Summer officially ended on Monday. Well, I guess not quite officially. Fall equinox and all that. But the kids headed back to school for the 2020-2021 year, and that marks the end of summer in my mind.
There were positives and negatives to the past several months, but it has been increasingly difficult without the structure of activities and school for them. I’m sure many families have been in a similar boat. We were able to enjoy a little bit of summer travel, and I’m thankful for it. But I’m simultaneously very glad they are back to in-person class. Longest. Summer. Ever.
Taking Stock of Upcoming Plans
From March through June I made all sorts of trip cancellations. This ranged from entirely planned excursions where I’m still fighting for (at least one) airfare refund, to speculative hotel bookings on points that are easy to undo. We had several potential trips on the calendar, and the pandemic nixed all of them. We made some other plans, but none of the original trips came to pass.
The remainder of the year is still in question as well. I only have one other trip on the radar, an error fare to São Paulo that I booked many months ago. The way things are looking, I’ll probably still fly it. There is also a potential for a conference in November, and it currently looks like it is going to happen, even if COVID-19 remains a concern. They don’t seem all that phased in Georgia.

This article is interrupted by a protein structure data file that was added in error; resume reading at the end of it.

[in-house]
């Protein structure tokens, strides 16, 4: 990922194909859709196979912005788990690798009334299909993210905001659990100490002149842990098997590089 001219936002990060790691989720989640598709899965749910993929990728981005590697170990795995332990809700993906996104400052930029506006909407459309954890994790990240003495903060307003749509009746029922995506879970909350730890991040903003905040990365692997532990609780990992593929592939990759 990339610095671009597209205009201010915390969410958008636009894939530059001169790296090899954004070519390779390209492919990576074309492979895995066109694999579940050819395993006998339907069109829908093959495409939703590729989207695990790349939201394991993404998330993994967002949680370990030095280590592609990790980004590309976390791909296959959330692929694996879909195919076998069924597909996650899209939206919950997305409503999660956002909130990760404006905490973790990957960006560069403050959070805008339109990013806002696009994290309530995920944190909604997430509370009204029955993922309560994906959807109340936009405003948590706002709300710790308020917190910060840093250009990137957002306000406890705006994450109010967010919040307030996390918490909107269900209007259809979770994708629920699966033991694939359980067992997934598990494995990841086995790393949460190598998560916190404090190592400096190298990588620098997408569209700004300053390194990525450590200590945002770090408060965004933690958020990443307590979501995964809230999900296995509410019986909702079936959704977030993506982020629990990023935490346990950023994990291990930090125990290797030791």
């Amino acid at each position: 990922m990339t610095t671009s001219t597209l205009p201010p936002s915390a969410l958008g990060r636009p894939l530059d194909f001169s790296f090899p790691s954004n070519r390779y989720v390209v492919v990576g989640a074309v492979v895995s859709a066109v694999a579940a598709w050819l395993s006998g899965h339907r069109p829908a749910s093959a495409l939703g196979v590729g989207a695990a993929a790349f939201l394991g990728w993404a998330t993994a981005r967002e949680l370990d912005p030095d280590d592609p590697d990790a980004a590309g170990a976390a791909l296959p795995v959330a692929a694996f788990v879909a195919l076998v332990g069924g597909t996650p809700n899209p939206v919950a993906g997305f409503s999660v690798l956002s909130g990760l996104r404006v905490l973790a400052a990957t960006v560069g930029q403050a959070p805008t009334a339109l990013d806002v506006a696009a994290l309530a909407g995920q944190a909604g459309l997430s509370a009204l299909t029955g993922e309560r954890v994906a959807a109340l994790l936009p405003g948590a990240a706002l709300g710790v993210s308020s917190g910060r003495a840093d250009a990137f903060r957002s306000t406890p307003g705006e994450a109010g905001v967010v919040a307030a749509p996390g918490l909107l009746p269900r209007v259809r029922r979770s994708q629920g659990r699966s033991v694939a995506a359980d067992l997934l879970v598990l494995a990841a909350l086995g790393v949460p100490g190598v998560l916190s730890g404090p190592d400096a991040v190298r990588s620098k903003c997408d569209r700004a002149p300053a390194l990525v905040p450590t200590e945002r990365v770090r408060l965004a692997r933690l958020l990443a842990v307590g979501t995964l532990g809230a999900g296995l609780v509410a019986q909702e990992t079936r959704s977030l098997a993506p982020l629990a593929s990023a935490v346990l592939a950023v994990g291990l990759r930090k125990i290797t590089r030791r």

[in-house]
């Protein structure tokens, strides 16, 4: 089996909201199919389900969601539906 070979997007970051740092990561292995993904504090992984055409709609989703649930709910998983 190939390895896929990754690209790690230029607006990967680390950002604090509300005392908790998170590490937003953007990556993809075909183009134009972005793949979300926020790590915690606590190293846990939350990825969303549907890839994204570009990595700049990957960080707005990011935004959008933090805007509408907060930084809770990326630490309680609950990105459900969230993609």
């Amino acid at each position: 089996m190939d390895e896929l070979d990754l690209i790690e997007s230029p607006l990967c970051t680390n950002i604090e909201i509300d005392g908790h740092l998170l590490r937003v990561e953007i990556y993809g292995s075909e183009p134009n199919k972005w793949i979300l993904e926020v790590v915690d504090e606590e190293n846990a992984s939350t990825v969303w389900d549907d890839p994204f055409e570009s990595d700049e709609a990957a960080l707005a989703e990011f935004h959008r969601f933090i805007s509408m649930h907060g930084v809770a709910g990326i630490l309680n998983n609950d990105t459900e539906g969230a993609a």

I have been kicking around the idea of heading out on a solo adventure for a few weeks. I took a couple last year, and even though they were crazy short, I had an absolute blast. I was supposed to enjoy Copenhagen this spring for a few days, but that was one of the casualties of the pandemic.
The issue has been and still is…where can one possibly go outside the U.S. right now??
Stuck in the Award Travel Doldrums
Even though travel to most of the world is currently restricted, I often find myself browsing award flights. Most people don’t consider this fun, but it is one of my primary outlets. Award travel has long been my thing, and I love finding seats on obscure routes and to obscure places. A few weeks ago I was fixated on the United Island Hopper. Ironically, I’ve found award space on some routes and carriers better than I’ve ever seen. Sigh. Such is life.